This extremely odd, little-documented US-only Midway release is an even more lost version of Space Invaders than Deluxe; it’s just slightly less great. Only released in cocktail-table format, it’s designed as a two-player head-to-head battle (though there is a CPU-opponent option). Each player has their own formation of 33 invaders (each side is assailed by different kinds of invader) which attack as normal, but the object of the game isn’t to defeat the invaders, but to score higher than your opponent. The best way of doing that, of course, is to cut a path through the invaders, use it to destroy your opponent’s Laser Bases, and then safely rack up the points while he sits there helpless with no lives left. Mystery Ships criss-cross the screen leaving trails of reinforcements in their wake (two complete rows per player, per level, restoring the original’s complement of 55 invaders to a wave), and it’s a game of relentless fast action which is generally over in a minute or two. Strangely, in versus CPU mode the enemy player has no invaders to worry about, shooting at you from an empty screen, and the game basically becomes a more intense version of normal Invaders with an extra source of incoming fire to worry about.


At first glance, Space Invaders on the next-generation VCS follow-up, the Atari 5200, looks a lot like a port of the Atari 400/800 computer version (to whose internal hardware the 5200 was largely identical). However, Eighties’ Atari wasn’t anything like that predictable. Offering 12 variations again, this was another radical remix, which started off by taking away the rocketship and restoring your defence bunkers (of which you got three, as with the VCS game), with the catch that the bunkers no longer got rebuilt at the start of each level. The invaders marched slowly onto the empty screen from the left-hand edge, and at first the game plays much like its immediate predecessor, with the invaders again only permitted a single bomb at a time. After the first two waves, though, things start to get crazy.

Level 3 changes the graphics of all the invaders, and introduces bottom-row invaders which dodge rhythmically from side to side. Level five removes them again, but makes the two middle rows so dark they’re almost invisible (bombs are once more the colours of the invader that dropped them, so they can also be near invisible). Level 7 makes all invaders shades of the same colour, and they intermittently change colour and form, including to the very dark, barely visible colours. (Scores for these invaders change with their form, and appear to be variously 10, 15 or 20.) After Level 7 there is yet another flashing red Mystery Ship kidnap, but after this one your bunkers are rebuilt and the invaders go back to their highest point for the beginning of Level 8.

The invaders never change form again after Level 7, but they do get lower each wave and are reset to the high point again after Level 14. Scoring is like the 400/800 version, in that invaders’ scores double during the level (this time it’s when you’ve shot half of the invaders in a wave), but scores also double with each change of invader form. So for example, on Level 1 invaders are two and then four points, on Level 3 they’re four and eight points, and on Level 5 they’re eight and 16 points. (The Mystery Ship gets some of its mystery back, and can be 10, 20, 30 or 60 points, depending on which number of shot you hit it on. It appears much more frequently than in the 800 game, and always in a cycle of once from the left then twice from the right for some reason.)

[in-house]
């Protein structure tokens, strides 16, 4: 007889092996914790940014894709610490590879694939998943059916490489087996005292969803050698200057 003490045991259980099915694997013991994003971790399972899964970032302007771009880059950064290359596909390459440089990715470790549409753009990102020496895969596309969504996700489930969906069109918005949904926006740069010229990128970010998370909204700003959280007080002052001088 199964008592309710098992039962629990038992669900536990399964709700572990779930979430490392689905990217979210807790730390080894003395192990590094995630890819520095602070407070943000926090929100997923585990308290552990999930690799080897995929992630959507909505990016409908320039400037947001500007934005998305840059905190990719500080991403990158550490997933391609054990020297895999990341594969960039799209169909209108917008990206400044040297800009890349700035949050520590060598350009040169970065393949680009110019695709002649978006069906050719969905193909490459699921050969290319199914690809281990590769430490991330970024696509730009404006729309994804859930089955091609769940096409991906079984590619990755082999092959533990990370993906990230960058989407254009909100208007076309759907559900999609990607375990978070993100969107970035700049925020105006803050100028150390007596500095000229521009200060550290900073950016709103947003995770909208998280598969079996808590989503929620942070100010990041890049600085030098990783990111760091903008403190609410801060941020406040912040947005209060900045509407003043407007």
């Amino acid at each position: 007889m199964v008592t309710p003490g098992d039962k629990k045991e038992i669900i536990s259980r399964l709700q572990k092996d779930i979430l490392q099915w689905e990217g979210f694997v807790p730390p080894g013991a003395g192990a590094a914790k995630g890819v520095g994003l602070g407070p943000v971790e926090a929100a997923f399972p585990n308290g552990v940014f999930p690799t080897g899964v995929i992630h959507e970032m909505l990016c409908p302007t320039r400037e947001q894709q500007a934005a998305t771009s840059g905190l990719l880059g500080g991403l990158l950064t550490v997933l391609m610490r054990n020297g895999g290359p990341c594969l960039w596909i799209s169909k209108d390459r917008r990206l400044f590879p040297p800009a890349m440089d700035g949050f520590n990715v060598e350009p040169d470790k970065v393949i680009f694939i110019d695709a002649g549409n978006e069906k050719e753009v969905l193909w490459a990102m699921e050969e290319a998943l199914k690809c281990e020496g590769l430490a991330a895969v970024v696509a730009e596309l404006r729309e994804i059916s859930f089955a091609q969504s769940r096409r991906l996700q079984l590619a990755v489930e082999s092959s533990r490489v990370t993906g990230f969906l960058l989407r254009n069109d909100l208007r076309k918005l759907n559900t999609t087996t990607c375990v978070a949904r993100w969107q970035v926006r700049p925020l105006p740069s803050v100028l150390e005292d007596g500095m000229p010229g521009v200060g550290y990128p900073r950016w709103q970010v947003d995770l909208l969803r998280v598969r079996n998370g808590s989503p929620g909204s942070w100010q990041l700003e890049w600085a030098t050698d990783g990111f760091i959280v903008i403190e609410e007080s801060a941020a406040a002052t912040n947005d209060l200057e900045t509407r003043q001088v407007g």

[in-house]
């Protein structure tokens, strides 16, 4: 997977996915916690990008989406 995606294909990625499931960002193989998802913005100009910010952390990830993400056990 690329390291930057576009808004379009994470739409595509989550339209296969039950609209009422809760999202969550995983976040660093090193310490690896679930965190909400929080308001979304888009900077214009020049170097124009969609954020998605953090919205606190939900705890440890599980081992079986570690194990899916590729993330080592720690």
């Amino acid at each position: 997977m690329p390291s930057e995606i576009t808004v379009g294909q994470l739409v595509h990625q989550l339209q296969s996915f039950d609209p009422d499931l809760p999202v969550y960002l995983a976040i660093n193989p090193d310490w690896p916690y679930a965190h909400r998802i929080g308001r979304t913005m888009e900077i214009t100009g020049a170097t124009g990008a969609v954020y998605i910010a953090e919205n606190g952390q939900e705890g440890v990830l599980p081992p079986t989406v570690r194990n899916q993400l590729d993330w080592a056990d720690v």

Working around the limitations imposed by the hardware, the 5200 game is an imaginative and extremely challenging Invaders, and a very different experience from any of its predecessors. It’s well worth hunting down.


After a frenzy of activity and invention in its first four years, Space Invaders took 1984 off to go InterRailing around Europe, and returned afresh to the arcades the following summer, with a release that would signpost the future of the series. Now clearly identifiable as the missing link between the 1979 original and the 1991 sequel that would finally bring the Invaders name back to prominence (more on that one later), Return Of The Invaders is a garishlooking but subtly honed evolution that frees the invaders from their rigid 90- degree movement patterns and thereby opens up worlds of new possibilities. (Interestingly, apart from the name, the only acknowledgement that Return Of The Invaders is part of the Space Invaders canon is the appearance of the original invaders on the high-score entry screen.) Despite the introduction of some basic power-ups dropped when you shoot the Mystery Ship (multiple shots, fireball shots) it’s still quite a limited game in itself and it gets very hard, very quickly (although almost uniquely, the arcade board has a dipswitch enabling an invincibility cheat, which turns it into an intriguing battle against invasion). Therefore, its curiosity value holds up rather better today than its gameplay qualities. It’s fascinating, though, to observe the elements that Taito decided to carry forward and those it decided to throw away.